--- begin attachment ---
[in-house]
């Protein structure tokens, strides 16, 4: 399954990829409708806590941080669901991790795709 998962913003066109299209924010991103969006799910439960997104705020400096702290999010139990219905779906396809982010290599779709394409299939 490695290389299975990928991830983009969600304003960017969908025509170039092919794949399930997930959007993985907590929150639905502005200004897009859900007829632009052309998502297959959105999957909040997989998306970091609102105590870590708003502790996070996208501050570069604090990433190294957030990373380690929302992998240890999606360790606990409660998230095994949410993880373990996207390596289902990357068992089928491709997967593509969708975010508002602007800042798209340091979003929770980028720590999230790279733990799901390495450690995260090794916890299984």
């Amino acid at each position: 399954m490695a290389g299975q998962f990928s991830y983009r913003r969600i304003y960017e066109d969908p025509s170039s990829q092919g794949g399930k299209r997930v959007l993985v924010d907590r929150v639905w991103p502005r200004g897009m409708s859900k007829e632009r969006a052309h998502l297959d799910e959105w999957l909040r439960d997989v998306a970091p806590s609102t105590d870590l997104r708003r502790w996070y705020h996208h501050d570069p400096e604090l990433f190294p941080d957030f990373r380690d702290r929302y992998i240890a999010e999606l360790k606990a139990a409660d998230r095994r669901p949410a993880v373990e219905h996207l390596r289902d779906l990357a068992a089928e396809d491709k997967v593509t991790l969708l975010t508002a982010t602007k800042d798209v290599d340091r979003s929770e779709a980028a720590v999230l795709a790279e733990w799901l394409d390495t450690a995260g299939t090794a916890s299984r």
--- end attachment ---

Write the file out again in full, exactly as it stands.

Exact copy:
[in-house]
């Protein structure tokens, strides 16, 4: 399954990829409708806590941080669901991790795709 998962913003066109299209924010991103969006799910439960997104705020400096702290999010139990219905779906396809982010290599779709394409299939 490695290389299975990928991830983009969600304003960017969908025509170039092919794949399930997930959007993985907590929150639905502005200004897009859900007829632009052309998502297959959105999957909040997989998306970091609102105590870590708003502790996070996208501050570069604090990433190294957030990373380690929302992998240890999606360790606990409660998230095994949410993880373990996207390596289902990357068992089928491709997967593509969708975010508002602007800042798209340091979003929770980028720590999230790279733990799901390495450690995260090794916890299984």
């Amino acid at each position: 399954m490695a290389g299975q998962f990928s991830y983009r913003r969600i304003y960017e066109d969908p025509s170039s990829q092919g794949g399930k299209r997930v959007l993985v924010d907590r929150v639905w991103p502005r200004g897009m409708s859900k007829e632009r969006a052309h998502l297959d799910e959105w999957l909040r439960d997989v998306a970091p806590s609102t105590d870590l997104r708003r502790w996070y705020h996208h501050d570069p400096e604090l990433f190294p941080d957030f990373r380690d702290r929302y992998i240890a999010e999606l360790k606990a139990a409660d998230r095994r669901p949410a993880v373990e219905h996207l390596r289902d779906l990357a068992a089928e396809d491709k997967v593509t991790l969708l975010t508002a982010t602007k800042d798209v290599d340091r979003s929770e779709a980028a720590v999230l795709a790279e733990w799901l394409d390495t450690a995260g299939t090794a916890s299984r």